What cyber threats do you think the general public should be ready to tackle in the upcoming years?
Of course, ransomware is here to stay for the next few years. We should work hard to analyze and inform more about the initial attack vectors like the fact that most users are able to execute programs. Most environments fail in having software whitelisting.
One of the major risks at the moment is that anyone is able to publish and/or sell software without any criteria. We need reliable tests and certification services being mandatory at least for basic requirements. In Germany, the BSI started the “IT-Sicherheitskennzeichen”, a basic cybersecurity label. While it’s no more than a self-disclosure for companies, it’s a starting point.
This is why I am convinced every software vendor should now start to take cybersecurity very seriously.
Why do you think certain companies fail to recognize the necessity of regular penetration tests?
Like quality, security is a non-functional requirement. Therefore, it’s hard to measure and often not a market requirement. In some areas, we already have a market or regulatory requirements for Penetration Tests. We measure a huge difference between regulated markets and unregulated markets, analyzing the cybersecurity resilience of products.
Most companies still lack roles for cybersecurity like a Cyber Security Officer. This results in a non-critical need for cybersecurity and its subtask – penetration testing.
To be crystal clear: Penetration Tests are generally not a good starting point for a Cybersecurity Program. There are broader approaches for a 360-degree view on Cyber.
Additionally, what are the main problems that can arise if this safety practice is not conducted regularly?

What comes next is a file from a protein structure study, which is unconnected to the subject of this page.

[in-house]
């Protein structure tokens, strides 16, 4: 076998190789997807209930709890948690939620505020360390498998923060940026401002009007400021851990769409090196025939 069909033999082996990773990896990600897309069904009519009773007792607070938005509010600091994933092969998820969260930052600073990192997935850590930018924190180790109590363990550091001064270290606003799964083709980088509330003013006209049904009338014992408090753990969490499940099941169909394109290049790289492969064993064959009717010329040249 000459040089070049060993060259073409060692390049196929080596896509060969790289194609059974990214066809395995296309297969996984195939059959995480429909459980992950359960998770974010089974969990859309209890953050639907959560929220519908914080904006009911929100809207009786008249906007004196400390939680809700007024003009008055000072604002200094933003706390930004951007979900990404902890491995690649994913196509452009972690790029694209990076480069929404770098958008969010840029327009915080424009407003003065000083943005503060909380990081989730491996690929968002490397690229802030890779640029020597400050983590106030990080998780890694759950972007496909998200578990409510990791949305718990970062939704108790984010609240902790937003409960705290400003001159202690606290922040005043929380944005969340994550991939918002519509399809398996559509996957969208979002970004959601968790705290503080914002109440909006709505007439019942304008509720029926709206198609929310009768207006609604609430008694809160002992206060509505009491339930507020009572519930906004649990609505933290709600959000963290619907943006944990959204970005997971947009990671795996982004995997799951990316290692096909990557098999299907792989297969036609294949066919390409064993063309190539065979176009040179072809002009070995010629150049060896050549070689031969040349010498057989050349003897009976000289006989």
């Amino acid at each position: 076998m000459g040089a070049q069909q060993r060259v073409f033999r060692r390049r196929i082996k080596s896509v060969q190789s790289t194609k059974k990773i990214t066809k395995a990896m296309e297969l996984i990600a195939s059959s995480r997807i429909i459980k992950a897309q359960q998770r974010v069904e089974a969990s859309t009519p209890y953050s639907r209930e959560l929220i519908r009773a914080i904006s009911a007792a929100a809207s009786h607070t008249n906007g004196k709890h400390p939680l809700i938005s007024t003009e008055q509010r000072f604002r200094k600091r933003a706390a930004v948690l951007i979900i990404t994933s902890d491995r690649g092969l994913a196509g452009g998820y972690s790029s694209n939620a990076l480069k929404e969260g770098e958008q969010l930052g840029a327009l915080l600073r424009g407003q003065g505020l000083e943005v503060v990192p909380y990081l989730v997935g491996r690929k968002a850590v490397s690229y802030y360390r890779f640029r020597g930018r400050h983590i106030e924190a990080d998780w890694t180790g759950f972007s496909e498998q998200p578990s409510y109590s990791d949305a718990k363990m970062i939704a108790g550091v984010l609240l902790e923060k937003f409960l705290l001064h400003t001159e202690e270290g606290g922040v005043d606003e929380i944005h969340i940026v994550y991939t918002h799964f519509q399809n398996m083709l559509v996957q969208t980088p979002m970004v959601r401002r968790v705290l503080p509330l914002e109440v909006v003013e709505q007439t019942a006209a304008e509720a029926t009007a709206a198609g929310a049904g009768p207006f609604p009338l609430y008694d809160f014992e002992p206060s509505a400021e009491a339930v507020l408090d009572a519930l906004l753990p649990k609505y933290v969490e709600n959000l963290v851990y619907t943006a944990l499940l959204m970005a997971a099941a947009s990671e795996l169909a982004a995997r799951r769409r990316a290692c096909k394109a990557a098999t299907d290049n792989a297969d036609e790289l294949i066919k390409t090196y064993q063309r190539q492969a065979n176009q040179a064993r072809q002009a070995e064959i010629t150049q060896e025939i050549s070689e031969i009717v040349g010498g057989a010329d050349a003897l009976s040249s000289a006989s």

First of all, every organization has to establish an Information Security Management System or at least a Cyber Security Maturity Model like the “Cybersecurity Check”, a standard in Germany. One of the tasks within an ISMS normally consists of penetration tests. The need for pentesting and its scoping is highly dependent on the customer’s risks and needs. Ultimately, the lack of penetration testing leads to blind spots being undetected by the organization but exploited by “real world” attackers.
Since work from home is the new normal these days, what cybersecurity solutions do you consider essential for remote teams?
The basics, such as securely encrypted hard drives, dedicated systems (PC, laptop), and VPN connection with secure authentication mechanisms. Most companies fail to implement even two out of the three. In cybersecurity, there is no one-stop solution that fits all needs of everyone. The perfect solution for organizations has to be chosen carefully.
Share with us, what does the future hold for secuvera?
We will follow our strategy of sustainability in four areas: our consultancy services, our employees, the environment, and our economic activity. All of our evolution rises from this core value.
One of the substantive goals is to support the software development lifecycle of our customers by coaching their development teams. For our Industry 4.0 customers, we are already offering an SDL Workshop covering IEC 62443. For all development teams, we have an SDL Workshop based on OWASP SAMM, which is a perfect toolbox enabling teams for the “shift left” paradigm. All of our workshops are lean, focused, and highly intense. We believe the solution for resilient Software lies in a strengthened SDL and not conducting the one and only Penetration Test at the end of a project.
We will continue developing standards in ISO and DIN norming groups. We want to help in developing high-quality but pragmatic testing procedures for robust and cyber secure Software and Hardware.